With the weekend now behind us we’re resuming the rollout of this list, beginning the 6th week of the trek, with a self-imposed stopping point looming closer (by the end of this month, and possibly earlier — not sure which, since I haven’t finished compiling the list).
Almost every year I’ve shoe-horned music into this annual escapade that doesn’t really fit the label of “extreme metal”, and I’m doing it again today (and might do it yet again before I’m finished this year). Among other things, these two songs have plenty of (very good) clean singing. But although they may not be as extreme as almost everything else, they’re heavy enough — and they’re also damned memorable
I’m very happy to say that we’ve been backing this Colorado band since long before they became household names — and if they’re not yet at household name status, they can’t be far away, after three such exceptional and broadly appealing albums — Absolution, Hunted, and now Desolation. Among the core group of NCS writers, Andy Synn was the last to tumble to how good Khemmis‘ music is, though he tumbled pretty hard once he gave it a chance following the band’s performance last year at Maryland Deathfest.
In his review of Desolation, Andy praised the exceptional vocals of Phil Pendergast, which on the new album reached “a new level of confidence and clarity which truly marks his ascension into the top tier of today’s Metal vocalists”. But as good as the vocals are, Andy recognized that “the real meat of the band has always been in their riffs (and drums), and these are tastier than ever on Desolation“:
“All metaphorical meta-commentary aside, however, it’s hard to see how anyone could come away from listening to this album without finding at least something to love about it, as the band’s sound touches on and embraces so many classic, fundamental elements of Metal – melding moody, doomy grooves and swaggering Trad-Metal riffage with a bevy of artfully progressive touches and extravagant melodic hooks – that it seems almost tailor-made for massive, and far-reaching, success”.
Yet I’m in complete agreement with Andy that Khemmis do all these wonderful things without ever feeling like the music is rooted in anything but a sincere love of the genre. “They’re not – like so many before them – simply paying shallow lip-service to ‘classic’ Metal tropes while desperately capering for mainstream attention and validation. They just happen to have written a proper, blood-and-thunder, horns in the air, Heavy Metal album, which has all the inherent potential to make the band into a household name”.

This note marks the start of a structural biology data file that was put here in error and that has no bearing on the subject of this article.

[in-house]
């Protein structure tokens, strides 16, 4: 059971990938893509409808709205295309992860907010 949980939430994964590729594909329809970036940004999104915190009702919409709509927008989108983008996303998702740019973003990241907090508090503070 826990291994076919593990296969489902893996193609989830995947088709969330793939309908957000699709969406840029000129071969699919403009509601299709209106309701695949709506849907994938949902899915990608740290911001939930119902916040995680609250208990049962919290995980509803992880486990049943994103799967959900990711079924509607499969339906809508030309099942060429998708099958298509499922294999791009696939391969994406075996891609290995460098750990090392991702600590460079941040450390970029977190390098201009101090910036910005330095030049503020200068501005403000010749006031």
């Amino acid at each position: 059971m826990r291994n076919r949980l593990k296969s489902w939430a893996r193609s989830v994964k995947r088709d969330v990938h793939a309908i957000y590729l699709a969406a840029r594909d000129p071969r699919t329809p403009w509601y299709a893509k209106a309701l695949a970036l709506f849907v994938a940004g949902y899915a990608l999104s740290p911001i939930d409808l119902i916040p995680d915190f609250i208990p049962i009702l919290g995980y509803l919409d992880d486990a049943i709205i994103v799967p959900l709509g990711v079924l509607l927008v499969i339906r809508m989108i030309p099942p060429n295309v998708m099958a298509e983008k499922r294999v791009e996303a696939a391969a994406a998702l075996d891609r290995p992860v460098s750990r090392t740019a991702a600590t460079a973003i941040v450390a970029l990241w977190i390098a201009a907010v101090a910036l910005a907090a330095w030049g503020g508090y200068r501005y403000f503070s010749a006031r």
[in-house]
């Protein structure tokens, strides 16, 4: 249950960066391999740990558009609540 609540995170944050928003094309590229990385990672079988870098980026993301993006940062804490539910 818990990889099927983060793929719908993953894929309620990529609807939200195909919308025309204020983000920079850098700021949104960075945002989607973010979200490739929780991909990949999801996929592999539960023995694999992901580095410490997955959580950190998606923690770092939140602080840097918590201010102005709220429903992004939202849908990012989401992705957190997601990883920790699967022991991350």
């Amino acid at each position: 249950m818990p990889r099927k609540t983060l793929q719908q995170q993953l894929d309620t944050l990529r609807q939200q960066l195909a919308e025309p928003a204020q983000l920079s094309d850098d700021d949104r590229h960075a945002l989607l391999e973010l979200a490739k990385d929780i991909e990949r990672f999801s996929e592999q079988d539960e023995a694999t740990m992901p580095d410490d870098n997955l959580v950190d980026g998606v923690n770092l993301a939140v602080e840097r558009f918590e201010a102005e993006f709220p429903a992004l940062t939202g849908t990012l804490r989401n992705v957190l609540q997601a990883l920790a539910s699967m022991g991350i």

I have many favorite on Desolation — the songwriting is so consistently good that no weak links are to be found. But in terms of sheer infectiousness, coupled with such unadulterated heavy metal goodness, I think it’s tough to beat “Isolation”:
We failed to review the latest Amorphis record, Queen of Time, though it did earn a place on the list of 2018’s Great Albums posted by Andy Synn, who called it “arguably, one of the best albums of the band’s career, or at least the second half of it”. Lacking a review of our own, I’ll direct you instead to the one at Angry Metal Guy, with which I find myself in agreement — that Queen of Time is very good, very recognizably within the distinctive mold of Amorphis‘ sound but drawing in dimensions of music from other sectors, and loaded with memorable melodies in a hefty framework.
I had a bit of a tussle with myself over which song to choose for this list. There were several worthy candidates. Until just this morning I had decided on “The Great Elk“, with its alluring Arabian melodies and a solid dose of Tomi Joutsen‘s growls. I had moved in that direction, and away from the song that I really think is the most infectious track on the album — “Amongst Stars” — because this list is ostensibly devoted to Extreme Metal Songs, and the latter is probably the “poppiest” and most cleanly sung song on the disc.
But goddammit, the combination of Anneke van Giersbergen‘s rendition of the glorious chorus and Tomi Joutsen‘s mighty roar of “Rise!” never fail to send tingles up and down my spine, and after listening to “Amongst Stars” one more time this morning, I surrendered to it — for the umpteenth time.